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Taiwan Enters WTO After Long Quest

January 01, 2002|From Reuters

Taiwan formally joins the World Trade Organization today after a decade-long bid to enter the global trading club, raising hopes for better ties with its giant neighbor China.

Although Taiwan, the world's 14th-largest trading economy, has fought for admission since 1990, it will bring mixed blessings to the island of 23 million people.

WTO membership will mean mostly cheaper prices for consumers, but it is certain to hurt agriculture and labor-intensive industries and cause already record-high unemployment levels to rise even further.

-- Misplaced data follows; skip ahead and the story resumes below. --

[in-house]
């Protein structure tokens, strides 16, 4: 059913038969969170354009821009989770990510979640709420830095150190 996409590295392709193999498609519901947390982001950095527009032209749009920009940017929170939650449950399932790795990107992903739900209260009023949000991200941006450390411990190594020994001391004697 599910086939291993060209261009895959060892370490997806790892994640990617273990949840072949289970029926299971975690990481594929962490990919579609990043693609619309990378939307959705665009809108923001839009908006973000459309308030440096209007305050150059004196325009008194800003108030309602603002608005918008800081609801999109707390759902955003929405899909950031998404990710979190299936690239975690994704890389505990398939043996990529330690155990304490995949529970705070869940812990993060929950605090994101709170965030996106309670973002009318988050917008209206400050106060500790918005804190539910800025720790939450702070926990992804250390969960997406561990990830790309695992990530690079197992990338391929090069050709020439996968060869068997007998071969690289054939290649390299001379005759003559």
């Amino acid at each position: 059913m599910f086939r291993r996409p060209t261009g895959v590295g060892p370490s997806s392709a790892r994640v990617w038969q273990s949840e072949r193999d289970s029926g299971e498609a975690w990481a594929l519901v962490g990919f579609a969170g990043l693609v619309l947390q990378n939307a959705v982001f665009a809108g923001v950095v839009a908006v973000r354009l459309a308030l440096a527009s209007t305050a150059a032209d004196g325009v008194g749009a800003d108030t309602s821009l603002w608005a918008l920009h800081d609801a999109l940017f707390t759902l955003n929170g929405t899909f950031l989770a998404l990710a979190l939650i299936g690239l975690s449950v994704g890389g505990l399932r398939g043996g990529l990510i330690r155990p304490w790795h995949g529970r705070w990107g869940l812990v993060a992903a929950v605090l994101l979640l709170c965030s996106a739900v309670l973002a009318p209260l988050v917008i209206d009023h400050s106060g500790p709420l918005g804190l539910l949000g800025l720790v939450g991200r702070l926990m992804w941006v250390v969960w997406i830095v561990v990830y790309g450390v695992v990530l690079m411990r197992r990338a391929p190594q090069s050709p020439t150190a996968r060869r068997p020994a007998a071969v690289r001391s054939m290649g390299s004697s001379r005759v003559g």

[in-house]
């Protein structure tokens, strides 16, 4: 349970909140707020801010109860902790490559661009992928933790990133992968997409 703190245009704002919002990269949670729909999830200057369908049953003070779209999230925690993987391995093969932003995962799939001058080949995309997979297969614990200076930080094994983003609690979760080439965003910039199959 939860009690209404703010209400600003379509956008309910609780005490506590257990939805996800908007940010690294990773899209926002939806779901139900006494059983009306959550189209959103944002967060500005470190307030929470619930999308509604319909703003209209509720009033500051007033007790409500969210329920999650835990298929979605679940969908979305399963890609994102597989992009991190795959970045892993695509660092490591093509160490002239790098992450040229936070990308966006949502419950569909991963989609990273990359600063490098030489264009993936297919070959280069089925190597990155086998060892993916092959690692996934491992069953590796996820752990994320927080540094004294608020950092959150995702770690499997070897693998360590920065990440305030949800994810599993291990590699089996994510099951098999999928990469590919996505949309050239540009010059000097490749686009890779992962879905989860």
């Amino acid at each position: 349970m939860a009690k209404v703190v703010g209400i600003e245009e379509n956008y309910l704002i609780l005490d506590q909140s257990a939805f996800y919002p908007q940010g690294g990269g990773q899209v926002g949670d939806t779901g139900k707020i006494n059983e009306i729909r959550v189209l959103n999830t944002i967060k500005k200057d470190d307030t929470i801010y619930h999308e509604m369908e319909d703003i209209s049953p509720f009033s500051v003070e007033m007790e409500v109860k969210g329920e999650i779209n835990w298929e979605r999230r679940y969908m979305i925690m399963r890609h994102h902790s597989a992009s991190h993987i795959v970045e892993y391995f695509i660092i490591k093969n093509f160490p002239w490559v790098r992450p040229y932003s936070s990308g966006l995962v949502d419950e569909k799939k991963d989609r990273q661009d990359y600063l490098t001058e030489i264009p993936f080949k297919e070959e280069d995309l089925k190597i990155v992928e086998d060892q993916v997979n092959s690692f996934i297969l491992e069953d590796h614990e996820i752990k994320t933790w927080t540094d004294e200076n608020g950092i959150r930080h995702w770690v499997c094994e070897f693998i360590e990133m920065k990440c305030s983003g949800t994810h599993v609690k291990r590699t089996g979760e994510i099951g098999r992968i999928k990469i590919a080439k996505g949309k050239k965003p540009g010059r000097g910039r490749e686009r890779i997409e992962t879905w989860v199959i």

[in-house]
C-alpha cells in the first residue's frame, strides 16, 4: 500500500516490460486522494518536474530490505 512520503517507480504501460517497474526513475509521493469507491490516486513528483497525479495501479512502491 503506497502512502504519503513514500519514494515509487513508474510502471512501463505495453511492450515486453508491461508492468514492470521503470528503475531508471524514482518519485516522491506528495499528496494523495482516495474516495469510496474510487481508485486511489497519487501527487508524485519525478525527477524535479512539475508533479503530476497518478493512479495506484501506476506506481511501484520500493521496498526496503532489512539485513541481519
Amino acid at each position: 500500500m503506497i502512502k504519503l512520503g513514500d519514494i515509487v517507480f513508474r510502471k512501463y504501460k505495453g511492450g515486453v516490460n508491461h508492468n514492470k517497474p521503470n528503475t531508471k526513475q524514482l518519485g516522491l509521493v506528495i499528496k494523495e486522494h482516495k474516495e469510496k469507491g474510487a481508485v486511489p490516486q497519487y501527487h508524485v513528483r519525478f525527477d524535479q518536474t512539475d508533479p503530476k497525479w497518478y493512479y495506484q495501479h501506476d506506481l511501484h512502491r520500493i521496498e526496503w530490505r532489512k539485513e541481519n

Taiwan's "Asian Tiger" economy is set to post its first full-year contraction this year, and competition from powerful multinational firms will bring tough challenges to local companies.

But Finance Minister Yen Ching-chang said any initial shock would be a price worth paying.

"Under pressure from mainland China, we are unable to join the political United Nations," Yen told a forum on Taiwan's WTO accession. "Joining the economic United Nations, the WTO, is definitely positive for raising our international status."

Officials have held out hopes that the dual entry of Taiwan and China to the world trade body would usher in a year of reconciliation and help ease bitter political differences.

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